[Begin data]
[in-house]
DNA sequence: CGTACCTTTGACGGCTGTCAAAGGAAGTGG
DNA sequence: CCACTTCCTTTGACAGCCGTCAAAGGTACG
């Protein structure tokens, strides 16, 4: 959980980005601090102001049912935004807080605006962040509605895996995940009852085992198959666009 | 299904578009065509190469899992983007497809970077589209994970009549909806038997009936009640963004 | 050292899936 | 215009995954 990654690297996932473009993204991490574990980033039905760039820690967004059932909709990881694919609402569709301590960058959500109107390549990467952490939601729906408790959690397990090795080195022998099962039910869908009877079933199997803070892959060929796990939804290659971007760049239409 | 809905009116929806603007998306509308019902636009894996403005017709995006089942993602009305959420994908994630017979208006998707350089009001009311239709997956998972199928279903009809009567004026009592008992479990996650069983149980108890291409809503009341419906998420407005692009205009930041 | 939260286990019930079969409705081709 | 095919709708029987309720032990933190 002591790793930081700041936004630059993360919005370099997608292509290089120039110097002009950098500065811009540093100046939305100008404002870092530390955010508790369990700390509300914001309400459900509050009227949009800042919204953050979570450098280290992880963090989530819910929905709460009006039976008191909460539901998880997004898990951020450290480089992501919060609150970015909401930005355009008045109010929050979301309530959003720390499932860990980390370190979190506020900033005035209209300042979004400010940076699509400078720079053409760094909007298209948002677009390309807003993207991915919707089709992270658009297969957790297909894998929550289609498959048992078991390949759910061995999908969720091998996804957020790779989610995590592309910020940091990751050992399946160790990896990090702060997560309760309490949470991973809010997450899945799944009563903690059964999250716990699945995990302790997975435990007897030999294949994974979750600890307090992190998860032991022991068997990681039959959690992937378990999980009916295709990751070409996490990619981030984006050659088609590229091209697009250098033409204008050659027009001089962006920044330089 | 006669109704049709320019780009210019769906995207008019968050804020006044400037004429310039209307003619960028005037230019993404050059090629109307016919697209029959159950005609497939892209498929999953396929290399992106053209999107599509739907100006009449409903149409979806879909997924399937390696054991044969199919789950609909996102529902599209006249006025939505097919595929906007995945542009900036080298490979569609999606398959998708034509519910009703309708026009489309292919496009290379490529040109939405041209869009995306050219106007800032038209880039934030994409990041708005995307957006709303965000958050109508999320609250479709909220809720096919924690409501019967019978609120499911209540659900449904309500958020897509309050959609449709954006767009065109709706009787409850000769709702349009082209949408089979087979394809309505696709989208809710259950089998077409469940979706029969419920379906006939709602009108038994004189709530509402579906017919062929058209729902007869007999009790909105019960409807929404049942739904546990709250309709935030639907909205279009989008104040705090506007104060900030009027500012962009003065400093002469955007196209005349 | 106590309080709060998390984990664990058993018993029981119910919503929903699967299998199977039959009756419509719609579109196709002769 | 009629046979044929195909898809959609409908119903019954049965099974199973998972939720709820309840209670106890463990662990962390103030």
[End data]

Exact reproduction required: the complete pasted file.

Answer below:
[in-house]
DNA sequence: CGTACCTTTGACGGCTGTCAAAGGAAGTGG
DNA sequence: CCACTTCCTTTGACAGCCGTCAAAGGTACG
């Protein structure tokens, strides 16, 4: 959980980005601090102001049912935004807080605006962040509605895996995940009852085992198959666009 | 299904578009065509190469899992983007497809970077589209994970009549909806038997009936009640963004 | 050292899936 | 215009995954 990654690297996932473009993204991490574990980033039905760039820690967004059932909709990881694919609402569709301590960058959500109107390549990467952490939601729906408790959690397990090795080195022998099962039910869908009877079933199997803070892959060929796990939804290659971007760049239409 | 809905009116929806603007998306509308019902636009894996403005017709995006089942993602009305959420994908994630017979208006998707350089009001009311239709997956998972199928279903009809009567004026009592008992479990996650069983149980108890291409809503009341419906998420407005692009205009930041 | 939260286990019930079969409705081709 | 095919709708029987309720032990933190 002591790793930081700041936004630059993360919005370099997608292509290089120039110097002009950098500065811009540093100046939305100008404002870092530390955010508790369990700390509300914001309400459900509050009227949009800042919204953050979570450098280290992880963090989530819910929905709460009006039976008191909460539901998880997004898990951020450290480089992501919060609150970015909401930005355009008045109010929050979301309530959003720390499932860990980390370190979190506020900033005035209209300042979004400010940076699509400078720079053409760094909007298209948002677009390309807003993207991915919707089709992270658009297969957790297909894998929550289609498959048992078991390949759910061995999908969720091998996804957020790779989610995590592309910020940091990751050992399946160790990896990090702060997560309760309490949470991973809010997450899945799944009563903690059964999250716990699945995990302790997975435990007897030999294949994974979750600890307090992190998860032991022991068997990681039959959690992937378990999980009916295709990751070409996490990619981030984006050659088609590229091209697009250098033409204008050659027009001089962006920044330089 | 006669109704049709320019780009210019769906995207008019968050804020006044400037004429310039209307003619960028005037230019993404050059090629109307016919697209029959159950005609497939892209498929999953396929290399992106053209999107599509739907100006009449409903149409979806879909997924399937390696054991044969199919789950609909996102529902599209006249006025939505097919595929906007995945542009900036080298490979569609999606398959998708034509519910009703309708026009489309292919496009290379490529040109939405041209869009995306050219106007800032038209880039934030994409990041708005995307957006709303965000958050109508999320609250479709909220809720096919924690409501019967019978609120499911209540659900449904309500958020897509309050959609449709954006767009065109709706009787409850000769709702349009082209949408089979087979394809309505696709989208809710259950089998077409469940979706029969419920379906006939709602009108038994004189709530509402579906017919062929058209729902007869007999009790909105019960409807929404049942739904546990709250309709935030639907909205279009989008104040705090506007104060900030009027500012962009003065400093002469955007196209005349 | 106590309080709060998390984990664990058993018993029981119910919503929903699967299998199977039959009756419509719609579109196709002769 | 009629046979044929195909898809959609409908119903019954049965099974199973998972939720709820309840209670106890463990662990962390103030």